Monday, December 23, 2013

Pick 3 - the Wisdom of Seth Godin

Just reading the genius thoughts of Seth Godin... 
Pick three

Seth Godin
If I could suggest just one thing you could do that would transform how 2014 goes for you, it would be this:
Select three colleagues, bosses, investors, employees, co-conspirators or family members that have an influence over how you do your work. Choose people who care about you and what you produce.
Identify three books that challenge your status quo, business books that outline a new attitude/approach or strategy, or perhaps fiction or non-fiction that challenges you. Books you've read that you need them to read.
Buy the three books for each of the three people, and ask them each to read all three over the holiday break.
That's it. Three people, nine books, many conversations and forward leaps. No better way to spend $130.
I still remember handing copies of Snow Crash to my founding team at Yoyodyne. It changed our conversations for years. And years before that, Soul of a New Machine and The Mythical Man Month were touchstones used by programmers I worked with. When the team has a reference, a shared vocabulary and a new standard, you raise the bar for each other.
[If the Pick Three approach makes you uncomfortable, because you're not allowed to do this, or not supposed to, you have just confronted something important. And if this feels too expensive, it's worth thinking about how hard you're expecting to work next year, and how you plan to leverage all that effort.]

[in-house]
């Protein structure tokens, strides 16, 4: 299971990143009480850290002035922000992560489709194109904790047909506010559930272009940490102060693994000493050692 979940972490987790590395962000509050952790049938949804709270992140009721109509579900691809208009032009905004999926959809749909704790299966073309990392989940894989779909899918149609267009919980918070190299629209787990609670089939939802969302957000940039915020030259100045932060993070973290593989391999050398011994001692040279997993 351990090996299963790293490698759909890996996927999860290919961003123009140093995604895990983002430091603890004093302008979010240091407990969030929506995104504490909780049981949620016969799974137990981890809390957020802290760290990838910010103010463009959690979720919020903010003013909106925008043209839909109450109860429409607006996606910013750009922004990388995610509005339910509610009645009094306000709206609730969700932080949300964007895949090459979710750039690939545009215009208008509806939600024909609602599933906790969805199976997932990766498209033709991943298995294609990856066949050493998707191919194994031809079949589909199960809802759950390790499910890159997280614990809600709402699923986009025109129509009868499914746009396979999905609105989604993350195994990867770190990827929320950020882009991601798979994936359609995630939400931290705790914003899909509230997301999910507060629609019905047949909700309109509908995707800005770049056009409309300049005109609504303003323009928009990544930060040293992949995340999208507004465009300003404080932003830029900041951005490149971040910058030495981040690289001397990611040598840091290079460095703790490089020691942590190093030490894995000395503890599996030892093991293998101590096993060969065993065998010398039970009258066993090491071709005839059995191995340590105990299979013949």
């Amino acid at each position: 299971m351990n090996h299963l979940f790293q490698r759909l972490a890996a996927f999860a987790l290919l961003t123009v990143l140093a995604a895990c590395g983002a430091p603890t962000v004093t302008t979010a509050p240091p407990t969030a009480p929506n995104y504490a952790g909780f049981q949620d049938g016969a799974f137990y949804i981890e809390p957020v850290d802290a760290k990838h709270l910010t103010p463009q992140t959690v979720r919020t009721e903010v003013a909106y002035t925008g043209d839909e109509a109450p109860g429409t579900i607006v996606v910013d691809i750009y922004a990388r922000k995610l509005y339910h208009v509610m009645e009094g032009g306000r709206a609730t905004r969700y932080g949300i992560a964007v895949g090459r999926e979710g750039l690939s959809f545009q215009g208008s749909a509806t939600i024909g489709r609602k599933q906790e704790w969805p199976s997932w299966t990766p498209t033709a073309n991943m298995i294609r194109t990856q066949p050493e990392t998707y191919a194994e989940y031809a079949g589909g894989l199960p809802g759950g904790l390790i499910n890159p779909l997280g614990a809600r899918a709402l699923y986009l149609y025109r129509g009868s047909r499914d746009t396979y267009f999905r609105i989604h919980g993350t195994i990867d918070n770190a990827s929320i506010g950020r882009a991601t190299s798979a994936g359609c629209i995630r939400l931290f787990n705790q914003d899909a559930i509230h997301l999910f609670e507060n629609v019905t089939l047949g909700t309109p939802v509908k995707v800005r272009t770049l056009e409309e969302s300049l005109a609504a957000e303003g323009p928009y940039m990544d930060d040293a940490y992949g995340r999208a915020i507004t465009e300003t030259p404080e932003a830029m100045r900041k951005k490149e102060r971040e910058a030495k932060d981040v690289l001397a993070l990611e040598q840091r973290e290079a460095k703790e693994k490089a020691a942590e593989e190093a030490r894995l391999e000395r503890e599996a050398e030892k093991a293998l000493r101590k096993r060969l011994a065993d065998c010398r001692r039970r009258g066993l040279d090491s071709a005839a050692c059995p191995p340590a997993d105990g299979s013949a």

Wayne's comment:

My three books are Abundance by Peter Diamandis, 80/20 sales and Marketing with Perry Marshall and The Four Hour Chef by Tim Ferris

Saturday, December 21, 2013

“How these simple tricks get your writing read”

Drayton Bird
Feast on this amazing advice from Drayton Bird... and old guru [ actually older then me!! ] from marketing who is STILL kick goals:

Whether you think you’re a natural writer or not you can always improve. And it’s quite easy.
Did you think writing is a skill only a few are born with? That you either have it –or you don’t?
Well, the truth is, some people do have more inborn ability than others. But it’s equally true that no matter how much or little of that ability you have, you can improve by studying technique – tricks, if you like.
For example, the headline at the top uses no less than seven tricks that are likely to get it read. Don’t believe me? Here they are:
1.      Putting quotation marks round a statement increases readership
2.      The word “How” makes people think (rightly) that they will get some advice.
3.      The word “these” makes the advice sound specific.
4.      “Simple” makes it sound easy – and the word “easy” in the subhead also increases readership – because people hate hard work.
5.      “Tricks” makes it seem easy as well.